I had a need to see a girl fight monsters and not die. I had a need to see somebody’s high school journey written large. Vampires are a wonderful metaphor because the other, you know, the sort of monstrous isolated creature but that we all can relate to especially when we’re in high school, but they happen to be the most beautiful, sexy, perfect, usually sort of vaguely wealthy and well-dressed virgin. It’s not, you were not up there with the hunchbacks ringing the bells, you know, we’re not in…
The zombie.
Exactly, Phantom of the Opera. It’s like, no, vampires are, you know, a Frank Langella.
That’s who does it for you, Frank Langella.
I’m sorry, honestly. Frank Langella’s Dracula is still the hottest vampire on record.
Why has the culture, do you think, become interested in superheroes for so long? It seems like it hasn’t gone away even though it used to be considered kind of a small boy thing.
Well, those small boys grew up and, you know, and they had other small boys that they showed their comics to and all of them buy things or are running studios or are filmmakers. You know, for a long time, people sort of poked at the edges of comic books but they either didn’t have the money, they didn’t have the technology or they didn’t have the understanding of what it was they were trying to adapt. I think that really changed with Sam Raimi’s Spiderman, which was the first movie that absolutely got the essence of the book and turned it into a film.
Will it like other things reach its end? Are we close to that?
It felt to me when I saw the Dark Knight that, you know, it was like sort of we got past it, you know, it’s sort of like, okay, we understand the superhero movies, now I’m going to make Godfather with superheroes and, and sort of the post-superhero era and I was like, whoa, wait a minute, I still wanna see the hero part, you know, I feel like the great superhero movies are yet to be made and so it’s not deconstructing completely just yet.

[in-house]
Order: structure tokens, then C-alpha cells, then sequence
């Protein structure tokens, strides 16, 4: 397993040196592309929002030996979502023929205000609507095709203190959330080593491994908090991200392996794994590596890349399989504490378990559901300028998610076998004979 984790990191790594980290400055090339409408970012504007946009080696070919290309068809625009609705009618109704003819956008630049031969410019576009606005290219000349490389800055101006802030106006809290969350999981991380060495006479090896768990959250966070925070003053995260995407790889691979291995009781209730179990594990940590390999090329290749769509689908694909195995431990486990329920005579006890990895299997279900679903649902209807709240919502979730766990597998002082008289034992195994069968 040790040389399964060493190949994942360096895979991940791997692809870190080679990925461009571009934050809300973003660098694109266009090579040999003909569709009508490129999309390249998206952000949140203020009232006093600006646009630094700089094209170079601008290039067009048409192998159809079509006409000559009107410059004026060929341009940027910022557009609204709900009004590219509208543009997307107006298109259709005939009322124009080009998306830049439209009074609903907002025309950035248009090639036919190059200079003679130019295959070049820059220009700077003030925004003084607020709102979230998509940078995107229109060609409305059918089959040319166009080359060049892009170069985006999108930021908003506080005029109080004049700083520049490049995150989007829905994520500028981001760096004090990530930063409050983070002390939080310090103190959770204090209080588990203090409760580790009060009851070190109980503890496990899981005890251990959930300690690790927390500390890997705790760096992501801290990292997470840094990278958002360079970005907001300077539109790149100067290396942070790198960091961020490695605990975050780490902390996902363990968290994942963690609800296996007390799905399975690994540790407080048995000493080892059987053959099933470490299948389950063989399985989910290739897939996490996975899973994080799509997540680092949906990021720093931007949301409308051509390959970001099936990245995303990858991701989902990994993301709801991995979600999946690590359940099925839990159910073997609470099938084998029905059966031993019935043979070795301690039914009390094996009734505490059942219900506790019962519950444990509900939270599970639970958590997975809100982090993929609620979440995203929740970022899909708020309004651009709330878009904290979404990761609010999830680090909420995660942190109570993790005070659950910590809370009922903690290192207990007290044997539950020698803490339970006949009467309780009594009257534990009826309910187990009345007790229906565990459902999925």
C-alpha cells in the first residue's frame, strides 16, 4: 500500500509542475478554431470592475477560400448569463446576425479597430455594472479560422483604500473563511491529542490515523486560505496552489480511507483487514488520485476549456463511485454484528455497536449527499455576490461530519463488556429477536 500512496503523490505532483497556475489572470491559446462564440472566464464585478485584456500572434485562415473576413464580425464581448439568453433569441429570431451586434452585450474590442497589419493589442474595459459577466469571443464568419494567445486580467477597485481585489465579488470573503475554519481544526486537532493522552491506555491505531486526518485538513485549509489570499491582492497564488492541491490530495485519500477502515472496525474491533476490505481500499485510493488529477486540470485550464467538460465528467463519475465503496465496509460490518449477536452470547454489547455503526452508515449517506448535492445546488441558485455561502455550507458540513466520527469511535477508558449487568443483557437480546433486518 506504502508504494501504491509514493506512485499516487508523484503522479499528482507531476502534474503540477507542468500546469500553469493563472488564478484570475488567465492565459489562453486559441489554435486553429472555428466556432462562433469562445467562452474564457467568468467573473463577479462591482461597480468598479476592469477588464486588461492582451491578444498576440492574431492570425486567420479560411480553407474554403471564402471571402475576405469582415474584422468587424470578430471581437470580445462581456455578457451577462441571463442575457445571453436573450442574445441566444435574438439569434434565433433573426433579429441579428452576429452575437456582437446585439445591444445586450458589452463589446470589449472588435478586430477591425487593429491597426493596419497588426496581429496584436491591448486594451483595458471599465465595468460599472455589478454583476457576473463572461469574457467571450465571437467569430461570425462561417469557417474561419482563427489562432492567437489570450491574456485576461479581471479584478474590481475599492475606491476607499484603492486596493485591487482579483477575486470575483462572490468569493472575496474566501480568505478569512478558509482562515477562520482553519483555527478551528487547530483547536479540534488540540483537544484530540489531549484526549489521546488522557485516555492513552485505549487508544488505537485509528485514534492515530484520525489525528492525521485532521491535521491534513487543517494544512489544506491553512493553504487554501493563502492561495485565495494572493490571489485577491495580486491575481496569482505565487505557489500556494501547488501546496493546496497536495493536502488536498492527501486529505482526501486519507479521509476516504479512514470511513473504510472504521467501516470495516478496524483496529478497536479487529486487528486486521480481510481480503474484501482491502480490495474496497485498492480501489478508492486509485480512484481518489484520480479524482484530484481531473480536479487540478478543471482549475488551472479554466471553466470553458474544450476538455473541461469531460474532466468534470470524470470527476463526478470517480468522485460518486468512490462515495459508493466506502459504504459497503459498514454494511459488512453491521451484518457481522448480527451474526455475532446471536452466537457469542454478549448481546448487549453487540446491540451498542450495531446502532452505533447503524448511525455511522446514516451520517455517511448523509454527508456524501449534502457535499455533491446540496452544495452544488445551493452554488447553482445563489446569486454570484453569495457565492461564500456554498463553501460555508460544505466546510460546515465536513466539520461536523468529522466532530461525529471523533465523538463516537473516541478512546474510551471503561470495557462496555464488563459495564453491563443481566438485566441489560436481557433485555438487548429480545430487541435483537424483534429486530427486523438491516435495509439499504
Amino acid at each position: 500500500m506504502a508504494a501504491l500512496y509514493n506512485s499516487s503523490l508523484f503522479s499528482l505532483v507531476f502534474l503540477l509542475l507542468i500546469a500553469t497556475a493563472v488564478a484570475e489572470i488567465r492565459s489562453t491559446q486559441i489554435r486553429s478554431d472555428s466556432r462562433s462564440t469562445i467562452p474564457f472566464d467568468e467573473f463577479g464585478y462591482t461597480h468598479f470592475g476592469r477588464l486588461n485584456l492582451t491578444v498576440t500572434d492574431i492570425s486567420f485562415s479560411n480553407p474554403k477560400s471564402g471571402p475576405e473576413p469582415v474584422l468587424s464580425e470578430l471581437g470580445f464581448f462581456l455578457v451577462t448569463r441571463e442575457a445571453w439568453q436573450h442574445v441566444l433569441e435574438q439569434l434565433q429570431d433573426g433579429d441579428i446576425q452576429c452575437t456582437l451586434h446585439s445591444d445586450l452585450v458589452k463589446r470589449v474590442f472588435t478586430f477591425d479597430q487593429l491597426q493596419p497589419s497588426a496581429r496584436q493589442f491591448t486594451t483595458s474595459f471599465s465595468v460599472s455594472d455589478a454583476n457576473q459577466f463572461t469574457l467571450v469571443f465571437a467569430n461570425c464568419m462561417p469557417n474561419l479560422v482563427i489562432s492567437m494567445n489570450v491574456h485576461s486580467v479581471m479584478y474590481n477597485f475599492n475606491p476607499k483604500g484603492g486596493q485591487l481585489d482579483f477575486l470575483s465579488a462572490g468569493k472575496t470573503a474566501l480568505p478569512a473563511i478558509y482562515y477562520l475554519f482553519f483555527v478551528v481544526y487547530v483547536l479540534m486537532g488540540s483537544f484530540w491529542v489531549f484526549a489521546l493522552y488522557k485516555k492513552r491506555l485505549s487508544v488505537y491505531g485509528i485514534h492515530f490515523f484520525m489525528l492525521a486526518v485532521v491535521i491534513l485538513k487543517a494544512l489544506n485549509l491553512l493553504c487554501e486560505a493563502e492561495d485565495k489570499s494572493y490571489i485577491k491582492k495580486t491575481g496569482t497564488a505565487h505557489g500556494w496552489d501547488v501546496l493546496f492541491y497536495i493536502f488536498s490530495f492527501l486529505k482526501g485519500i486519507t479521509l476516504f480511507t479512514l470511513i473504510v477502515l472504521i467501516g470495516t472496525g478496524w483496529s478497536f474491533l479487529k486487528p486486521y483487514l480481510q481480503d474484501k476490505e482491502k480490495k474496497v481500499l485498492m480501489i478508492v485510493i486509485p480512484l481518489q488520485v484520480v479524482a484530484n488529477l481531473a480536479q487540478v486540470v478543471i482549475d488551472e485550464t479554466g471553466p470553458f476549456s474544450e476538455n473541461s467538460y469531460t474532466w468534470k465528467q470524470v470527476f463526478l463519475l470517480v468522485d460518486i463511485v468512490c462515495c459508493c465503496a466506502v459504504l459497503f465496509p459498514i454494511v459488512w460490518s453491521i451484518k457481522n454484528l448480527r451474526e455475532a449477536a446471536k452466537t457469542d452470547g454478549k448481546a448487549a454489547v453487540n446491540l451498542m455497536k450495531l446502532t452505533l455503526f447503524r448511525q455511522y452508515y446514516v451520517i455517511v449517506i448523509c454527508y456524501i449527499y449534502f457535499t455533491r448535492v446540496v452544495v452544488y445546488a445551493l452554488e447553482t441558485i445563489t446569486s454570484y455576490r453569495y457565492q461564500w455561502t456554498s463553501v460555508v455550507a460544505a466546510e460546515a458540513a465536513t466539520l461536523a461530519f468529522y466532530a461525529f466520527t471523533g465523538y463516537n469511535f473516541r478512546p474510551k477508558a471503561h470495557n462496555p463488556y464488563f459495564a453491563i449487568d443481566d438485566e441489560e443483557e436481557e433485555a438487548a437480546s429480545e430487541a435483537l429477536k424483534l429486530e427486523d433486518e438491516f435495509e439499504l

When I asked our readers to, you know, what they would ask, one of the interesting things that kept coming up is your atheism and I wonder if the fact that you do not believe in the supernatural makes you more able to imagine these universes because you’re working with a blank canvass.
Since I don’t have a fantastical belief in my life, it is nice to create a world where there could be one. So I think it helps fuel my level of science fiction fantasy, but I wouldn’t say that it makes me particularly qualified to do it.
I have questions from readers. Wilson Vega asks, in retrospect is Fox cancelling Firefly the best thing that ever happened to your career?
No. It’s a terrible thing. It hurts like a wound every single day.
But it did free you up to do other things?
No, no, no. Boo.
Boo. Okay. So you’ve done Shakespeare, you’ve done horror, you’ve done superheroes, is there a genre that you, are you dying to do a rom-com and I know some of the work crosses over but…
Yeah, I mean, you know, I just did a rom-com and I did in fact the rom-com but…
Do you consider the rom-com more than the Taming of the Shrew?
I do. I think that it’s much more, I think Much Ado is really the, you know, the granddaddy of all modern romantic comedy. You know, I would love to do a straight up period drama, you know, some empire dresses and, you know, some swords and manners and stuff like that.
British actors.
Probably British. Probably mainly British.
On that note, Mr Whedon, thanks very much.
Thank you.


A failure - 8
Admiration for a writer - 1
Atheism - 7
Funny location to shoot a film - 2
Ground-breaking work - 5
My characters - 3
My family - 4
Romantic comedies - 9
The love of culture for superheroes - 6